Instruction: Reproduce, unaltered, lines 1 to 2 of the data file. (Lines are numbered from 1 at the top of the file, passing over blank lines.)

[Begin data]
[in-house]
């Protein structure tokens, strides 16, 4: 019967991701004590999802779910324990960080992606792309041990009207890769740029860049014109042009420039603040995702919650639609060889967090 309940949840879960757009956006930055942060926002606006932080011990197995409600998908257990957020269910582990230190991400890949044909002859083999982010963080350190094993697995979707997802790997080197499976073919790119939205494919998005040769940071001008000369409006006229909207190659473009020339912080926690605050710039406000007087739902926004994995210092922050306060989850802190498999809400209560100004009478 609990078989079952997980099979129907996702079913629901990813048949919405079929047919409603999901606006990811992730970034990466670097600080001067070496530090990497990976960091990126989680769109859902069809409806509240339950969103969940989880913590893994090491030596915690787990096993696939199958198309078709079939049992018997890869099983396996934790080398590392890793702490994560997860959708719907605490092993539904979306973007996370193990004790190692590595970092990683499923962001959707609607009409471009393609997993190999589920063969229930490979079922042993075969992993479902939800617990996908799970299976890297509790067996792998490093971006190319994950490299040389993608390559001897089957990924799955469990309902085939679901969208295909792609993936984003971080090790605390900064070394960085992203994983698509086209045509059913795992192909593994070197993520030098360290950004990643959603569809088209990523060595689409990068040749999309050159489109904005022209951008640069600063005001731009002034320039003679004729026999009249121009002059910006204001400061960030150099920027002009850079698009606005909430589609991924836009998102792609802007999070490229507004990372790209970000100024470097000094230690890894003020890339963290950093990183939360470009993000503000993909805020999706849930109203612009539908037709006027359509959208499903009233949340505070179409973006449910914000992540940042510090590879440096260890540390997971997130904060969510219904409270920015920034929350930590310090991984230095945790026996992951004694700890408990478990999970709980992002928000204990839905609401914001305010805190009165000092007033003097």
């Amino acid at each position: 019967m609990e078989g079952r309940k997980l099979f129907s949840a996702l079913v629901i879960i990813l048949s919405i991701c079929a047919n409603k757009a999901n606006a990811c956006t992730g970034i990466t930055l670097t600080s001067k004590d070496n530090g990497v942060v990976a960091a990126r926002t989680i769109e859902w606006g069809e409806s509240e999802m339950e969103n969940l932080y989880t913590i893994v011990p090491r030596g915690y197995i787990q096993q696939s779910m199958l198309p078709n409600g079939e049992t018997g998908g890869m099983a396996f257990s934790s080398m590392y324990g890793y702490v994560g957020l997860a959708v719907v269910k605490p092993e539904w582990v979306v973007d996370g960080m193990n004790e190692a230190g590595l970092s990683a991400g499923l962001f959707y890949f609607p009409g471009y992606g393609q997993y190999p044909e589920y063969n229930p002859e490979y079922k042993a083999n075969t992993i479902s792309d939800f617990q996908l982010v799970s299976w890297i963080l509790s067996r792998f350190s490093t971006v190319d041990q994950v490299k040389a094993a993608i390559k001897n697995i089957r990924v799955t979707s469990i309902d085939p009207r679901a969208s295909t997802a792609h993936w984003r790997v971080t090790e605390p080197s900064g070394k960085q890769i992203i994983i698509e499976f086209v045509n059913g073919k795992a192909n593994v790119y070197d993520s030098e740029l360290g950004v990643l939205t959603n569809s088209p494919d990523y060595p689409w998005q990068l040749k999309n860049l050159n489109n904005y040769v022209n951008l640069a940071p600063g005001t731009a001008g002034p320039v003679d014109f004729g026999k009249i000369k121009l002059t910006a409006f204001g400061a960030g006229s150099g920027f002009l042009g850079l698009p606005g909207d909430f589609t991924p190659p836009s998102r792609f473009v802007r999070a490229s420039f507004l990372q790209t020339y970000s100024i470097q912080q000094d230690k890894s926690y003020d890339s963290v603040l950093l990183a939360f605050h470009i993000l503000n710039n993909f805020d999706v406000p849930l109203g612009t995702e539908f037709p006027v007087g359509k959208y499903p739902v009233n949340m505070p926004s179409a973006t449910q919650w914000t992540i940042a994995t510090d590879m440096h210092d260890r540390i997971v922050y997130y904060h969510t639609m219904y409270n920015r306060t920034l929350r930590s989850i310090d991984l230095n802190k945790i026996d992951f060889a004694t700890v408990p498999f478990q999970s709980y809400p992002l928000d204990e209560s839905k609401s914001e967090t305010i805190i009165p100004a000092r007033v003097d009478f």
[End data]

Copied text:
[in-house]
């Protein structure tokens, strides 16, 4: 019967991701004590999802779910324990960080992606792309041990009207890769740029860049014109042009420039603040995702919650639609060889967090 309940949840879960757009956006930055942060926002606006932080011990197995409600998908257990957020269910582990230190991400890949044909002859083999982010963080350190094993697995979707997802790997080197499976073919790119939205494919998005040769940071001008000369409006006229909207190659473009020339912080926690605050710039406000007087739902926004994995210092922050306060989850802190498999809400209560100004009478 609990078989079952997980099979129907996702079913629901990813048949919405079929047919409603999901606006990811992730970034990466670097600080001067070496530090990497990976960091990126989680769109859902069809409806509240339950969103969940989880913590893994090491030596915690787990096993696939199958198309078709079939049992018997890869099983396996934790080398590392890793702490994560997860959708719907605490092993539904979306973007996370193990004790190692590595970092990683499923962001959707609607009409471009393609997993190999589920063969229930490979079922042993075969992993479902939800617990996908799970299976890297509790067996792998490093971006190319994950490299040389993608390559001897089957990924799955469990309902085939679901969208295909792609993936984003971080090790605390900064070394960085992203994983698509086209045509059913795992192909593994070197993520030098360290950004990643959603569809088209990523060595689409990068040749999309050159489109904005022209951008640069600063005001731009002034320039003679004729026999009249121009002059910006204001400061960030150099920027002009850079698009606005909430589609991924836009998102792609802007999070490229507004990372790209970000100024470097000094230690890894003020890339963290950093990183939360470009993000503000993909805020999706849930109203612009539908037709006027359509959208499903009233949340505070179409973006449910914000992540940042510090590879440096260890540390997971997130904060969510219904409270920015920034929350930590310090991984230095945790026996992951004694700890408990478990999970709980992002928000204990839905609401914001305010805190009165000092007033003097």